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Mom calls loss of daughter who died in freak I-93 accident ‘devastating’

Carole Anderson can still see her daughter standing in the house she had just bought with her second husband, laughing at the deep sink she had always wanted, reveling in the joy of buying a new home where her family could grow old.

In that moment, her mother said Kerry Anderson-Baker was happy, purely happy.

“She said to me, ‘This is where Hans and I are going to spend the rest of our lives together,’ ” Anderson said. “She was standing right in the kitchen, right next to her deep sink.”

Anderson-Baker, 40, of Concord, died Wednesday in a freak accident on Interstate 93 near the Hooksett rest area. She was driving to her job at Lawrence General Hospital in Lawrence, Mass., when a tire flew off a nearby trailer carrying a modular home. The large tire crossed into northbound traffic, ricocheted off the front of a state police cruiser and then slammed into Anderson-Baker’s car in the southbound lane.

The state police said she died on impact.

Anderson got a worried call from her daughter’s husband Wednesday, saying he hadn’t been able to reach his wife all morning, and he needed her mother to come over.

“There were two state police officers when I got there, but I knew before I got there. . . . I just knew,” Anderson said. “I wish I was wrong.”

Anderson, who lives in Hill, adopted her daughter from Korea when she was 6 months old.

“She’s been my daughter since they put her in my arms,” Anderson said.

“To lose her is devastating.”

The accident that caused Anderson-Baker’s sudden death is under investigation by state police and Merrimack County Attorney Scott Murray’s office.

Murray will determine whether criminal charges should be filed in the case. Allen Condon, 51, of Oakfield, Maine, was driving the trailer belonging to the Maine-based modular home company Crawford Homes.

Condon did not stop at the time of the accident and may not have realized the wheel had fallen off the trailer, the police said.

“It’s not just a criminal investigation,” Murray said. “There are motor vehicle regulations involved.”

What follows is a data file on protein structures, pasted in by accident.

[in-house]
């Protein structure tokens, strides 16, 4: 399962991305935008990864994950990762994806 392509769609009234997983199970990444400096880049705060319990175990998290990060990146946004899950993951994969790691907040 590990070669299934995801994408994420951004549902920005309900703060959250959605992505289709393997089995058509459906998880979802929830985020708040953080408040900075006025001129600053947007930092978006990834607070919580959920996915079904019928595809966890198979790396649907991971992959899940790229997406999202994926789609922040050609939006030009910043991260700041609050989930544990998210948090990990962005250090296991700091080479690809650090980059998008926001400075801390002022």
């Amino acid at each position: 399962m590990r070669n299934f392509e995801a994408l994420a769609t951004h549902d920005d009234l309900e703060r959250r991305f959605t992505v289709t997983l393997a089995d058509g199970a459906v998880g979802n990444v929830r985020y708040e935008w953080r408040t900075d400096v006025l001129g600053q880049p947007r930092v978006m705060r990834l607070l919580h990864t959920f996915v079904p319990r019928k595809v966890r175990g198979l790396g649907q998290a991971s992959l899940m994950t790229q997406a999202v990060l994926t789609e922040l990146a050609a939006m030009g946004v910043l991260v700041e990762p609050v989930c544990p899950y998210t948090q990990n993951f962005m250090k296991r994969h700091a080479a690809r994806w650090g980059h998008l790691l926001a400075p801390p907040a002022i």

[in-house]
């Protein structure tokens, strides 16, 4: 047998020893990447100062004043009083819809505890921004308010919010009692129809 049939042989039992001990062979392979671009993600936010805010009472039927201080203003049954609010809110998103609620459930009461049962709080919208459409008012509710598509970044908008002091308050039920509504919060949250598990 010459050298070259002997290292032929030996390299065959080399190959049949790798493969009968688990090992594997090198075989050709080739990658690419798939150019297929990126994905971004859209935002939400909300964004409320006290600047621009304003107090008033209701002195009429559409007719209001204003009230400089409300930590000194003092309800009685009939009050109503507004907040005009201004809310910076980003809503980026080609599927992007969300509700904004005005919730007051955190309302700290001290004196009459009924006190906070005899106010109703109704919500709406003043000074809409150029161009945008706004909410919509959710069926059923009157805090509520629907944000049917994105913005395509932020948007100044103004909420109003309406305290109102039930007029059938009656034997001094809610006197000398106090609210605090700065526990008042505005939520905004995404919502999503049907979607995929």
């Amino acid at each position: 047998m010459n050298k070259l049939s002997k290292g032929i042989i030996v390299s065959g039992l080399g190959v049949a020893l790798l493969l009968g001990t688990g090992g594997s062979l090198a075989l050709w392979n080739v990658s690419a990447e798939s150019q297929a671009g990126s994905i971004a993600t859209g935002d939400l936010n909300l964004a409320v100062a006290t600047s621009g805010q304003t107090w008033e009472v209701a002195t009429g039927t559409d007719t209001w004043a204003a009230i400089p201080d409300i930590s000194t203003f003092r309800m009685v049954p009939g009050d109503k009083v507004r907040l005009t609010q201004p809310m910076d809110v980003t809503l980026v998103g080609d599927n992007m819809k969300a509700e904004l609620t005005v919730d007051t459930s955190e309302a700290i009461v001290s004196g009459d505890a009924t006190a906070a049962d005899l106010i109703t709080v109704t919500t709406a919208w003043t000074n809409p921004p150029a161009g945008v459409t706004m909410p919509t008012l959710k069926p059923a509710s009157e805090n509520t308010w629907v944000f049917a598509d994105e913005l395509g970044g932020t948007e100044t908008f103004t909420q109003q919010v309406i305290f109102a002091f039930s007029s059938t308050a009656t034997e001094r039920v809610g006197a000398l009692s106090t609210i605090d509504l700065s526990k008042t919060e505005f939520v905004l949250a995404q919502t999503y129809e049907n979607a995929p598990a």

Lt. John Degin of New Hampshire State Police Troop G, which is handling the investigation, said the trailer from Condon’s truck has been brought back from Maine, where the state police located the driver Wednesday at a rest stop.

“Because of the degree of the investigation that we’re doing here, we’re going to go through the trailer with a pretty fine-tooth comb,” Degin said.

Degin said inspecting the trailer could be completed within the next couple weeks. He will need to prove the loose wheel came from Condon’s five-axle trailer, and then figure out why the wheel came off in the middle of traffic.

“There’s a lot of things going on simultaneously to determine: What was the condition of the vehicle? What should the condition of the vehicle have been? Have there been previous issues with the vehicle?” Degin said. “Is there something the driver should have noticed?”

Records from the Federal Motor Carrier Safety Administration show the six trucks and two drivers employed by Crawford Homes had not been involved in an accident in the last 24 months, before Wednesday.

However, Crawford Homes trucks have been taken out of service by an inspector for concerns during eight of 11 random roadside stops during those past 24 months. That means Crawford Homes vehicles have not passed more than 70 percent of their random inspections; the national average is approximately 20 percent.